A Year of Hope


For a year now, Seattle’s Union Gospel Mission’s HopeLine has been operating in an office in the heart of one of the most diverse zip codes in the nation. In theRainier Valley, diversity comes in the form of race, socio-economic background and religious beliefs, and HopeLine has provided resources, a listening ear and hope to this community, as well as throughout King County. The term hope is not considered wishful or positive thinking, but belief that prayer, listening and serving can help anyone who calls.

HopeLine started out of SUGM’s women’s recovery facility (Hope Place) due to the overwhelming number of calls they receive on a daily basis. During a short half-hour period every morning, women looking for a place to recover from addiction, living on the streets or domestic violence call Hope Place to check if there is a room available. With limited space in the program, staff members were concerned about callers who were in dire need; so they established a phone line where someone could talk to callers for as long as needed and offer hope through prayer and resources. This phone line operated during the morning for an hour and became work therapy for some of the program guests at Hope Place.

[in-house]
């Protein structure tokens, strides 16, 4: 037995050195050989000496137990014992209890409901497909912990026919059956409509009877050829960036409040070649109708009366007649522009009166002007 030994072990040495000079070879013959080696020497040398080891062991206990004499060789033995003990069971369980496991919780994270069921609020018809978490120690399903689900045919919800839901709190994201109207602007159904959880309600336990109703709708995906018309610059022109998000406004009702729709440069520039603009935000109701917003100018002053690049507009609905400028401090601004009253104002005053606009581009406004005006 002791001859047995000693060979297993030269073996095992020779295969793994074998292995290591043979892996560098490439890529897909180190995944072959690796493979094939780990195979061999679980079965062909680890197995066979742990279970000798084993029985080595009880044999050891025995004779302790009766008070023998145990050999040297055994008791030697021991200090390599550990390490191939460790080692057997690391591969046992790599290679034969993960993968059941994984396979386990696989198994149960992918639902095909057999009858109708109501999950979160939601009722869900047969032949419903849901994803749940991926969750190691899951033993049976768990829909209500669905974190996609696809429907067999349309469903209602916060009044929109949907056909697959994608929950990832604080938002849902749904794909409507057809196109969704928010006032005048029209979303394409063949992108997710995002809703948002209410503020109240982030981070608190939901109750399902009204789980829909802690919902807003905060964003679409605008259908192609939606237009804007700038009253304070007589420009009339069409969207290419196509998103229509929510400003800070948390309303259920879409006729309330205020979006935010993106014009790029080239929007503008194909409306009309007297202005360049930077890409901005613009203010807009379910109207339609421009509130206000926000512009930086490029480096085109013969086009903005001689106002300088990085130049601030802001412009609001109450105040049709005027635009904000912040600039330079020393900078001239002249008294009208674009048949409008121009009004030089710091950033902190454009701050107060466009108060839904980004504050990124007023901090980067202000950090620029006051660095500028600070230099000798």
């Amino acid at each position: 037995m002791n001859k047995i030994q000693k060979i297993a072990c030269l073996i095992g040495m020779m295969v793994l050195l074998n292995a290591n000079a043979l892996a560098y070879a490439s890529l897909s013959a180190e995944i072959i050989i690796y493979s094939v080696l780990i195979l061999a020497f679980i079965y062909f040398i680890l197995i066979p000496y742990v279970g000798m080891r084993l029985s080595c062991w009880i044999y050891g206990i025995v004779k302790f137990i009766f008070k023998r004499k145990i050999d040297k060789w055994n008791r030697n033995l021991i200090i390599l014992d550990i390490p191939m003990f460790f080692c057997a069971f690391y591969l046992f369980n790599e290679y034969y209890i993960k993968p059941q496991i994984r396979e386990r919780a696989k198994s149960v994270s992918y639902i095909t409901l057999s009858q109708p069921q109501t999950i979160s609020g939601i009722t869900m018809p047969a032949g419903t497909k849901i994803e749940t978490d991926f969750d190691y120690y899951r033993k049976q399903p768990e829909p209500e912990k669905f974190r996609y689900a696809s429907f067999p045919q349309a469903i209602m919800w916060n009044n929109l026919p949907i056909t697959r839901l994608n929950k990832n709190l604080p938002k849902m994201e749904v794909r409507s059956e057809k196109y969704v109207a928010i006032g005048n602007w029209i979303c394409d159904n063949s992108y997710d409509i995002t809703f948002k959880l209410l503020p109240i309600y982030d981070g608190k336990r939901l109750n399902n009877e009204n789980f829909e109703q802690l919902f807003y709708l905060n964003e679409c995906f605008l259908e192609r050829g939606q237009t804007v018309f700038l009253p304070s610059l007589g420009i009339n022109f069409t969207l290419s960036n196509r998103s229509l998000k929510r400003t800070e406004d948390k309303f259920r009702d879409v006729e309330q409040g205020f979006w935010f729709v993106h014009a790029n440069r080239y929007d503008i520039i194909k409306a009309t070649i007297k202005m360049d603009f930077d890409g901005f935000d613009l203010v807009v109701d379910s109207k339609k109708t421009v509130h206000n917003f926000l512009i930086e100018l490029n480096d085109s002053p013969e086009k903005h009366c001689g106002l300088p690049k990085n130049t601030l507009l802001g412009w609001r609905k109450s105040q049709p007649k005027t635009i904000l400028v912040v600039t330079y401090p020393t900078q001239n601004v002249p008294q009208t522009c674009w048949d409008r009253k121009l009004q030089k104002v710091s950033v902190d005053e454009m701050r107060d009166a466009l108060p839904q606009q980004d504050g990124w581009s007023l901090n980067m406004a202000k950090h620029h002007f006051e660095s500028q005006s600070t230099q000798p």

In 2014, SUGM’s Church Development team launched HopeLine as an eight hour, five days a week service, hoping to expand its outreach to churches in King County. Churches are often asked for help and don’t have the staff, knowledge or training to help those in need. Now, they have a line they can direct those in need to during the week M-F from 8am-4pm

Kim Runyon, a former Hope Place guest serves as a volunteer answering the phones during the week. Kim has overcome a lot of challenges and adversity in her life and after she went through the program she knew she could offer hope to those going through similar obstacles. Kim has served since the doors opened last summer. Some memorable stories from the year include a man with mental illness whom she helped reconnect to a family member in Kentucky, a homeless woman whom she referred to Hope Place and is now in the recovery program, and a family of nine whom she helped navigate through the difficulties of transitional housing.

HopeLine offers more than just resources for those in need–it offers a lifeline to someone, an encouraging word of, “hang in there- we are praying for you, follow up with us- let us know how you’re doing.” The slogan says it all: Real Help. Real Hope. HopeLine. If you or someone you know needs help give them a call…hope is on the line. 206-432-8424.

-Nathan Ryan

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